Rough sleepers are met with a mixture of emotions from the general public ranging from pity and support to anger and distrust. But one thing almost goes unasked and that’s why are people, fellow human beings living, existing on our rich streets; streets that are not paved with gold.
London has seen a big increase in the number of migrant workers left homeless and destitute in the city, without access to benefits or housing help. The effects of the economic downturn, as well as a legal block preventing migrants from certain countries claiming benefits, has meant increased numbers of rough sleepers in the city from eastern European countries.
Every year an official head count of rough sleepers within Westminster is carried out and recorded for official purposesî In recent years allegations of tactics designed to reduce the figure have been made. The Simon Community, an organisation that works and lives with the homeless on the streets, undertook its own street head count at the end of October, and found 247 people sleeping rough in the City of Westminster, almost 100 more than official figures now state. The Simon Community along with some rough sleepers have claimed that diversionary tactics were put in place days before the street count took place. A number of known rough sleepers were offered travel warrants by Police and community officers, in an attempt to transfer them out of the area. In a BBC report on the issue of travel warrants being handed out, the Metropolitan Police denied the allegation that they were shifting people out of the area, saying that they regularly issue travel warrants for homeless people, particularly during the winter months. Allegations have also been made that local authorities exerted harsh measures against homeless people, according to the Simon Community. They received information about a group of homeless people being physically moved out of the Victoria Street area by Police. Similarly, there are accusations of doorways used to bed down in were hosed by cleaners to make them unusable.
There are claims that charities were also instructed to make beds available in their hostels ahead of the count, and emergency accommodation was opened up on the week the count took place.
During the summer the BBC screened a very different type of reality television; this involved celebrities who were asked to partake in the programme ‘Famous, Rich & Homeless’. This TV documentary, described as thought-provoking, recruited five famous volunteers who were asked to experience the life of a homeless person on the streets of London for a few days (ten) during the winter of 2008. When I say famous, what I mean by that is household names drawn from the entertainment and media industry. The Marquess of Blandford, the One Show’s Hardeep Singh Kholi, journalist Rosie Boycott, former Coronation Street actor Bruce Jones and tennis commentator Annabel Croft all swapped their lavish privileged lifestyles, their fame and fortune for a time; for a world of soup runs and hostels.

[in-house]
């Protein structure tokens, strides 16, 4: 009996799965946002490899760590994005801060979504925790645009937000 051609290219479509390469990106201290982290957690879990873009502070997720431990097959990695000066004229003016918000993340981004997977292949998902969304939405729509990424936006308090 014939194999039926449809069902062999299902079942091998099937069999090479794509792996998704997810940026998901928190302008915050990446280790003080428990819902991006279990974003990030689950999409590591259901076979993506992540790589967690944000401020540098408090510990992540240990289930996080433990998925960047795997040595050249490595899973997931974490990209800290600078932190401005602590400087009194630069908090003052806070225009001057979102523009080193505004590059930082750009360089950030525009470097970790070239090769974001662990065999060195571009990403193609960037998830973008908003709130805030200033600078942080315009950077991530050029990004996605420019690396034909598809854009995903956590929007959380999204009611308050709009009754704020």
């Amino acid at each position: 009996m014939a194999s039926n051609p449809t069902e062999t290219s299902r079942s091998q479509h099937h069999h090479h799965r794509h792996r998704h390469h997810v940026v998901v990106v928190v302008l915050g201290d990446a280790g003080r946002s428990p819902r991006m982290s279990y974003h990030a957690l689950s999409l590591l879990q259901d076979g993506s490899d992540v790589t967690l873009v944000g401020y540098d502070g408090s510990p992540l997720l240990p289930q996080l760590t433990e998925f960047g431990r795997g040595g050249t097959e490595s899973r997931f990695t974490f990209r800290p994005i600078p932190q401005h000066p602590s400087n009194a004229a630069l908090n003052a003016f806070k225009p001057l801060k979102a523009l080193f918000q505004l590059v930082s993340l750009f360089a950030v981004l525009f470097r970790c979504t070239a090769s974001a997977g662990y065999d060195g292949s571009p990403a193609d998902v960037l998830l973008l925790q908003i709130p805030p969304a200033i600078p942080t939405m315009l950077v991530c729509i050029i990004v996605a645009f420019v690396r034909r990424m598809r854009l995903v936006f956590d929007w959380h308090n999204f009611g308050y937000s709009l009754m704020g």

They were helped and manoeuvred throughout by Big Issue founder John A Bird and Craig Last, a former youth worker for the charity Centrepoint. Having watched the show myself; I came away thinking that this type of reality entertainment achieves nothing more than accepting and approving that the daily struggle for life’s existence at the bottom of the pile is a normal part of the structure of society. But the best response to the show came from a homeless person writing in the letters page of Pavement the free monthly magazine produced for London’s homeless; they said:
“I found it quite ironic that ‘Famous, Rich and Homeless’ was shown on the BBC. I spent seven months living rough on London’s streets, often at All Souls’ Church in Portland Place. Having crashed there for several months, rough sleeping with the full knowledge and permission of the church authorities, I was woken one night and “moved on” by a couple of Westminster police officers. When I enquired about the incident at the church reception the following morning, I was informed by a staffer that the alleged complaint had not been lodged by the church authorities but by BBC security staff at Broadcasting House, directly across the road, no doubt because they were irritated by having to constantly step over cardboard boxes whilst filming fearless, hard-hitting documentaries about the plight of London’s homeless.”